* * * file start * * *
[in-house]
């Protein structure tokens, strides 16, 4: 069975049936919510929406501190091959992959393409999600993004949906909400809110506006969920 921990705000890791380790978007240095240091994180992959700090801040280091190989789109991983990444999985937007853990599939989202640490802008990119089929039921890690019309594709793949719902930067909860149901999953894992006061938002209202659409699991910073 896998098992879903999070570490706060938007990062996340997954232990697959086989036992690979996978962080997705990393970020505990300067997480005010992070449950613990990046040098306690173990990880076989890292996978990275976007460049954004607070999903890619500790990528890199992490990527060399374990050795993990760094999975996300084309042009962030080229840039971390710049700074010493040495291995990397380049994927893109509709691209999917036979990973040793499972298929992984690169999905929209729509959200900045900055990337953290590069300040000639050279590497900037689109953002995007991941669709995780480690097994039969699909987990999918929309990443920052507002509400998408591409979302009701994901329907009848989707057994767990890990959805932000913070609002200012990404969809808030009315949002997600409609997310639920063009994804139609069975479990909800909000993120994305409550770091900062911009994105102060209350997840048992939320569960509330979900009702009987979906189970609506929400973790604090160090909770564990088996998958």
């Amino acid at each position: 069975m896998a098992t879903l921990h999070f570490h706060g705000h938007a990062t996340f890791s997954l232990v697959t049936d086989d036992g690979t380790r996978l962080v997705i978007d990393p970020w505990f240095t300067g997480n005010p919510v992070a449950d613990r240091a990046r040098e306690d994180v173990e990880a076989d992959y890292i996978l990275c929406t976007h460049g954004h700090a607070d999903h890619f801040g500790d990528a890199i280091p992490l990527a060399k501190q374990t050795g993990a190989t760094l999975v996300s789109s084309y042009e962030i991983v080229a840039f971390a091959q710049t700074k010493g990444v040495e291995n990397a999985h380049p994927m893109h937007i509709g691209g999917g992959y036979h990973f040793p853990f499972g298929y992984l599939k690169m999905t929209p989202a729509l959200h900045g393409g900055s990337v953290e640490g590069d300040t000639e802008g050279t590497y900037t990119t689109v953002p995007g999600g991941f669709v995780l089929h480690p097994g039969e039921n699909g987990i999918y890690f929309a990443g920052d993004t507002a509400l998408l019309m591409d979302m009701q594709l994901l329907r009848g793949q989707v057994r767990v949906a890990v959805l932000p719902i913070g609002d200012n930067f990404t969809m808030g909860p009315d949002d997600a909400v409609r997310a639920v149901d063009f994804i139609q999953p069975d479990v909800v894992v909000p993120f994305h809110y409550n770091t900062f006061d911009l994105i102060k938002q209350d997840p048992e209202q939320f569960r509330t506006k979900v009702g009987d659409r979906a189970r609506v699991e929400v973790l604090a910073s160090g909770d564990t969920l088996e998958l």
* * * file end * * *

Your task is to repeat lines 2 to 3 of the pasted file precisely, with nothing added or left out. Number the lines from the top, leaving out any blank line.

């Protein structure tokens, strides 16, 4: 069975049936919510929406501190091959992959393409999600993004949906909400809110506006969920 921990705000890791380790978007240095240091994180992959700090801040280091190989789109991983990444999985937007853990599939989202640490802008990119089929039921890690019309594709793949719902930067909860149901999953894992006061938002209202659409699991910073 896998098992879903999070570490706060938007990062996340997954232990697959086989036992690979996978962080997705990393970020505990300067997480005010992070449950613990990046040098306690173990990880076989890292996978990275976007460049954004607070999903890619500790990528890199992490990527060399374990050795993990760094999975996300084309042009962030080229840039971390710049700074010493040495291995990397380049994927893109509709691209999917036979990973040793499972298929992984690169999905929209729509959200900045900055990337953290590069300040000639050279590497900037689109953002995007991941669709995780480690097994039969699909987990999918929309990443920052507002509400998408591409979302009701994901329907009848989707057994767990890990959805932000913070609002200012990404969809808030009315949002997600409609997310639920063009994804139609069975479990909800909000993120994305409550770091900062911009994105102060209350997840048992939320569960509330979900009702009987979906189970609506929400973790604090160090909770564990088996998958």
């Amino acid at each position: 069975m896998a098992t879903l921990h999070f570490h706060g705000h938007a990062t996340f890791s997954l232990v697959t049936d086989d036992g690979t380790r996978l962080v997705i978007d990393p970020w505990f240095t300067g997480n005010p919510v992070a449950d613990r240091a990046r040098e306690d994180v173990e990880a076989d992959y890292i996978l990275c929406t976007h460049g954004h700090a607070d999903h890619f801040g500790d990528a890199i280091p992490l990527a060399k501190q374990t050795g993990a190989t760094l999975v996300s789109s084309y042009e962030i991983v080229a840039f971390a091959q710049t700074k010493g990444v040495e291995n990397a999985h380049p994927m893109h937007i509709g691209g999917g992959y036979h990973f040793p853990f499972g298929y992984l599939k690169m999905t929209p989202a729509l959200h900045g393409g900055s990337v953290e640490g590069d300040t000639e802008g050279t590497y900037t990119t689109v953002p995007g999600g991941f669709v995780l089929h480690p097994g039969e039921n699909g987990i999918y890690f929309a990443g920052d993004t507002a509400l998408l019309m591409d979302m009701q594709l994901l329907r009848g793949q989707v057994r767990v949906a890990v959805l932000p719902i913070g609002d200012n930067f990404t969809m808030g909860p009315d949002d997600a909400v409609r997310a639920v149901d063009f994804i139609q999953p069975d479990v909800v894992v909000p993120f994305h809110y409550n770091t900062f006061d911009l994105i102060k938002q209350d997840p048992e209202q939320f569960r509330t506006k979900v009702g009987d659409r979906a189970r609506v699991e929400v973790l604090a910073s160090g909770d564990t969920l088996e998958l």